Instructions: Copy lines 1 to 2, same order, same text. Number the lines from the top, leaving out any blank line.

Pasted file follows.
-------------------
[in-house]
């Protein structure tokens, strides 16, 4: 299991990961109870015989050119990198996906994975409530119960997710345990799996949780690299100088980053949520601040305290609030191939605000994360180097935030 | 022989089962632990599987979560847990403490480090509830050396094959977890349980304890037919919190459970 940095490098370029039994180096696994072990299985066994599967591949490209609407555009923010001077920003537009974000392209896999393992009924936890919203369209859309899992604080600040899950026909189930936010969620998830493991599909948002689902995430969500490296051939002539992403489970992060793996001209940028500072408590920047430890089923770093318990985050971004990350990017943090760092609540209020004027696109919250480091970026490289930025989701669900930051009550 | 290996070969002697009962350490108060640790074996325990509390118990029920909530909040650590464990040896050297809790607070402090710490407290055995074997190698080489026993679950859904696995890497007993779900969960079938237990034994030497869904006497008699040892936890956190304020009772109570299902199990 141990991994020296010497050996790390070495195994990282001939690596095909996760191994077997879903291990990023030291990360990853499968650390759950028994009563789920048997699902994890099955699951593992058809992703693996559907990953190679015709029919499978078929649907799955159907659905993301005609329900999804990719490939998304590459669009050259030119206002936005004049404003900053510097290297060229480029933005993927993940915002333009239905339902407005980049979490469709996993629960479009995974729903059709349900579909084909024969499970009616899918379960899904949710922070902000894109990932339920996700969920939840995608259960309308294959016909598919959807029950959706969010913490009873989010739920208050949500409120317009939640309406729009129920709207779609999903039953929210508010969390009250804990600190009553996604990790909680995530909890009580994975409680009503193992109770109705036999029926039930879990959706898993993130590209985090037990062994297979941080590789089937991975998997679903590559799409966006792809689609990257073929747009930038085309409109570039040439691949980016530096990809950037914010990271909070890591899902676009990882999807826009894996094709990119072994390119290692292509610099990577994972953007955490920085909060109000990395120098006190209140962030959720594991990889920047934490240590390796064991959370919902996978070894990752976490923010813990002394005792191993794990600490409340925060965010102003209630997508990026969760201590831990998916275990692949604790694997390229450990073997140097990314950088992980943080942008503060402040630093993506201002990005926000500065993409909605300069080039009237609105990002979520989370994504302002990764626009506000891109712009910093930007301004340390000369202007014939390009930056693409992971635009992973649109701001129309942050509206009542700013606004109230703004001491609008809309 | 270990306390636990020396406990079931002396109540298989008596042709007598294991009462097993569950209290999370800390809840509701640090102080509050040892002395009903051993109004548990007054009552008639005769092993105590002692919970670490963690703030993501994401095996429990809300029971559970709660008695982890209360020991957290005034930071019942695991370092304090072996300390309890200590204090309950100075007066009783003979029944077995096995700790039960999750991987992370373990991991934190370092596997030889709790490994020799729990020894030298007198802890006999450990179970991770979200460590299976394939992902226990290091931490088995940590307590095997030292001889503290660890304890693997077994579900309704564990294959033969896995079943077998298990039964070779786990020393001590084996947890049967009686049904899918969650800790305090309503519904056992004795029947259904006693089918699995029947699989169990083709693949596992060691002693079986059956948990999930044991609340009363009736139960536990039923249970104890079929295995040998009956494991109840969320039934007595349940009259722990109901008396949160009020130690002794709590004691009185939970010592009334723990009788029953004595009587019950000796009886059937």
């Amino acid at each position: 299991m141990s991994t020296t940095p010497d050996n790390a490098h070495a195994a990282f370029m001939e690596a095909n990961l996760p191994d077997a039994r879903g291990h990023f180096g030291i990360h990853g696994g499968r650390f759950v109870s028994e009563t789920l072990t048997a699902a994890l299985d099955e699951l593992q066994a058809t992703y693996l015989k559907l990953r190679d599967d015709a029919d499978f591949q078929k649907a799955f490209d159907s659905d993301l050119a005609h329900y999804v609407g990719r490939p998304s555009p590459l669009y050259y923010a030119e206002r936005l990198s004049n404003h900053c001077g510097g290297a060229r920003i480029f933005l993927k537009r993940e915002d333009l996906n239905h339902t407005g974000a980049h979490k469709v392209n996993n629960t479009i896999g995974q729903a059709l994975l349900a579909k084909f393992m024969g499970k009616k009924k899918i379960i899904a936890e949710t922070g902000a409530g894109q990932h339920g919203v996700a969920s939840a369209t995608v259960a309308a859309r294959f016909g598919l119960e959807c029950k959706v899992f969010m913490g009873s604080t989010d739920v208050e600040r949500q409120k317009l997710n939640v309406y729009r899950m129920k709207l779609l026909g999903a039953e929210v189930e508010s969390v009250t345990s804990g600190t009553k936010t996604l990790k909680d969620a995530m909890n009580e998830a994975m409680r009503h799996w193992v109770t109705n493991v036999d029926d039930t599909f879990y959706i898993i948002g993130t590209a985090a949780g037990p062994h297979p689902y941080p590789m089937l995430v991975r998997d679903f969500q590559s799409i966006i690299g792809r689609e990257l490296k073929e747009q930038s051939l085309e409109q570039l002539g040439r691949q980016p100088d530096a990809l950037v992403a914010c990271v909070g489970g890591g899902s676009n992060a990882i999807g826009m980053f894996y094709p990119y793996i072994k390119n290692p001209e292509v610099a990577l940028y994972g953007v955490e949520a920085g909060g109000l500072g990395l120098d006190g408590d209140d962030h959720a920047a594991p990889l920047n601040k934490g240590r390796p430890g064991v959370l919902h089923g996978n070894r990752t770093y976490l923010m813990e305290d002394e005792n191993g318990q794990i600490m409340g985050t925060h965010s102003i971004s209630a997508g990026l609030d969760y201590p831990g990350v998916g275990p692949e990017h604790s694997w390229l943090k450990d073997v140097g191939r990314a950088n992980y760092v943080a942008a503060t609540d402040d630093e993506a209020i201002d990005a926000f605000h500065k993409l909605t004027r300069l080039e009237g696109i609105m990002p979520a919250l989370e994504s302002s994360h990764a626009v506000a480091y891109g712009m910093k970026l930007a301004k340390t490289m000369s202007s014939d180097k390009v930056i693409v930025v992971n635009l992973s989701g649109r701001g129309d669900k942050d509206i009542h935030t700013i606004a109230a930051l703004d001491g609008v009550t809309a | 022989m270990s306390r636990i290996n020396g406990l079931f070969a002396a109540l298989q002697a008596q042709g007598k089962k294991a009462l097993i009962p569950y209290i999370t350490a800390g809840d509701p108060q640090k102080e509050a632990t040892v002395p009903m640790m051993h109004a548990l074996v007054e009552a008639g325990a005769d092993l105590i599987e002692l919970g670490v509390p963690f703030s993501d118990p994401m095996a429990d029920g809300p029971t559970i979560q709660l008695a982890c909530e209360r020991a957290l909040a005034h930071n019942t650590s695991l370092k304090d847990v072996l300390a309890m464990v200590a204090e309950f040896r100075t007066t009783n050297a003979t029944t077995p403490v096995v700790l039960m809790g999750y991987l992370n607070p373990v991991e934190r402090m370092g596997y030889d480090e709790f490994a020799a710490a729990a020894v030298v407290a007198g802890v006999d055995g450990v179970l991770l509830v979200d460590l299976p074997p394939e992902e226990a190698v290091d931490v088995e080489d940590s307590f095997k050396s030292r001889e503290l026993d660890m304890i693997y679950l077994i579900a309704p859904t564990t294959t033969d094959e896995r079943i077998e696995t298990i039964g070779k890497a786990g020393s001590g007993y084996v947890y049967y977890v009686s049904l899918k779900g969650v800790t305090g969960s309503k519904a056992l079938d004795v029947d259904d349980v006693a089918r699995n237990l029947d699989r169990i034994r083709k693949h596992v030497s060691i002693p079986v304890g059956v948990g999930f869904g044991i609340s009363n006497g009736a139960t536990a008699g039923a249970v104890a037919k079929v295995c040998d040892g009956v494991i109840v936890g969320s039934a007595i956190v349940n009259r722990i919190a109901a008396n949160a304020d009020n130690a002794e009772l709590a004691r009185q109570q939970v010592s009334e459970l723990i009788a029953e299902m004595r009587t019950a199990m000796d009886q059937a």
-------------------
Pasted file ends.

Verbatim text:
[in-house]
């Protein structure tokens, strides 16, 4: 299991990961109870015989050119990198996906994975409530119960997710345990799996949780690299100088980053949520601040305290609030191939605000994360180097935030 | 022989089962632990599987979560847990403490480090509830050396094959977890349980304890037919919190459970 940095490098370029039994180096696994072990299985066994599967591949490209609407555009923010001077920003537009974000392209896999393992009924936890919203369209859309899992604080600040899950026909189930936010969620998830493991599909948002689902995430969500490296051939002539992403489970992060793996001209940028500072408590920047430890089923770093318990985050971004990350990017943090760092609540209020004027696109919250480091970026490289930025989701669900930051009550 | 290996070969002697009962350490108060640790074996325990509390118990029920909530909040650590464990040896050297809790607070402090710490407290055995074997190698080489026993679950859904696995890497007993779900969960079938237990034994030497869904006497008699040892936890956190304020009772109570299902199990 141990991994020296010497050996790390070495195994990282001939690596095909996760191994077997879903291990990023030291990360990853499968650390759950028994009563789920048997699902994890099955699951593992058809992703693996559907990953190679015709029919499978078929649907799955159907659905993301005609329900999804990719490939998304590459669009050259030119206002936005004049404003900053510097290297060229480029933005993927993940915002333009239905339902407005980049979490469709996993629960479009995974729903059709349900579909084909024969499970009616899918379960899904949710922070902000894109990932339920996700969920939840995608259960309308294959016909598919959807029950959706969010913490009873989010739920208050949500409120317009939640309406729009129920709207779609999903039953929210508010969390009250804990600190009553996604990790909680995530909890009580994975409680009503193992109770109705036999029926039930879990959706898993993130590209985090037990062994297979941080590789089937991975998997679903590559799409966006792809689609990257073929747009930038085309409109570039040439691949980016530096990809950037914010990271909070890591899902676009990882999807826009894996094709990119072994390119290692292509610099990577994972953007955490920085909060109000990395120098006190209140962030959720594991990889920047934490240590390796064991959370919902996978070894990752976490923010813990002394005792191993794990600490409340925060965010102003209630997508990026969760201590831990998916275990692949604790694997390229450990073997140097990314950088992980943080942008503060402040630093993506201002990005926000500065993409909605300069080039009237609105990002979520989370994504302002990764626009506000891109712009910093930007301004340390000369202007014939390009930056693409992971635009992973649109701001129309942050509206009542700013606004109230703004001491609008809309 | 270990306390636990020396406990079931002396109540298989008596042709007598294991009462097993569950209290999370800390809840509701640090102080509050040892002395009903051993109004548990007054009552008639005769092993105590002692919970670490963690703030993501994401095996429990809300029971559970709660008695982890209360020991957290005034930071019942695991370092304090072996300390309890200590204090309950100075007066009783003979029944077995096995700790039960999750991987992370373990991991934190370092596997030889709790490994020799729990020894030298007198802890006999450990179970991770979200460590299976394939992902226990290091931490088995940590307590095997030292001889503290660890304890693997077994579900309704564990294959033969896995079943077998298990039964070779786990020393001590084996947890049967009686049904899918969650800790305090309503519904056992004795029947259904006693089918699995029947699989169990083709693949596992060691002693079986059956948990999930044991609340009363009736139960536990039923249970104890079929295995040998009956494991109840969320039934007595349940009259722990109901008396949160009020130690002794709590004691009185939970010592009334723990009788029953004595009587019950000796009886059937």